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December 9, 2017 at 4:50 pm

Spring 2018 Faculty Learning Community Explores Teaching with Global Perspective

Creating classroom environments and learning experiences that help students become global citizens is a common challenge for many faculty. An interdisciplinary Faculty Learning Community will form again this spring to explore and address issues encountered when assessing and redeveloping a course from a global perspective.

All full-time faculty (including regional campus faculty) are eligible for this opportunity. The priority application deadline is Jan. 5, 2018. For application instructions and more information, visit the global perspective web page.

Sponsored by the Office of Instructional Innovation, the College of Arts & Sciences and the Office of Global Affairs and International Studies, the Faculty Learning Community will help instructors with challenges when assessing and redeveloping a course from a global perspective.

Topics of the Faculty Learning Community include:

  • Incorporating a global perspective into existing, content-rich courses
  • Facilitating communication between different student populations
  • Increasing international student participation
  • Assessing multilingual students’ work
Dr. Talinn Phillips

Dr. Talinn Phillips

The sessions will be facilitated by two College of Arts & Sciences faculty: Dr. Dawn Bikowski, director of the English Language Improvement Program in the Linguistics Department, and Dr. Talinn Phillips, Associate Professor of English and Director of the Graduate Writing and Research Center.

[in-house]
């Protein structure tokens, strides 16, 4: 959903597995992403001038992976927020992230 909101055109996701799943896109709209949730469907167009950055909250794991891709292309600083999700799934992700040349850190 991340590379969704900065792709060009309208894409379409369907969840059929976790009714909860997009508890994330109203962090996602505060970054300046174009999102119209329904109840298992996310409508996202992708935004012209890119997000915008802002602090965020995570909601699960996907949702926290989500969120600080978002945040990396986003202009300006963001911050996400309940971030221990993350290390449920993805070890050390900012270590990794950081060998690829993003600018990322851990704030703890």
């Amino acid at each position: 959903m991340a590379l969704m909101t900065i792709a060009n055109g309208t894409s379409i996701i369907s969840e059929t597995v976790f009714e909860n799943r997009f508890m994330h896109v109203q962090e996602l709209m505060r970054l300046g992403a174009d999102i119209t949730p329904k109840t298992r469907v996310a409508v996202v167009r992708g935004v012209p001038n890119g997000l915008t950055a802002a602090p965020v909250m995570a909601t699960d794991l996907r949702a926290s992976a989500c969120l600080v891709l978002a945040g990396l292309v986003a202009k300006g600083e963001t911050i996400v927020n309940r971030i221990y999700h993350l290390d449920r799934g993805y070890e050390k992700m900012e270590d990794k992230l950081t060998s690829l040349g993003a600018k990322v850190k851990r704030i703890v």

Dr. Dawn Bikowski

Dr. Dawn Bikowski

“Every semester, I really enjoy seeing the projects that faculty come up with to help their students develop a more global perspective,” said Bikowski. “The smallest changes can have really big impacts for students, and professors from across campus share so many interesting ideas for problem solving. It’s one of those things where you learn as much as you contribute.”

The learning community will take place in four to five sessions throughout the spring semester on the Athens Campus (eight to 10 hours total). Participants will receive a $1,000 stipend upon completion of their project at the end of the semester.

The Office of Instructional Innovation serves as a catalyst to spark bold experimentation and sustainable discovery of innovative instructional models that fulfill Ohio University’s promise of a transformative educational experience. OII provides a variety of services to faculty, staff, and students in support of academic units and online programs, as well as to advance initiatives to further the institution’s mission.

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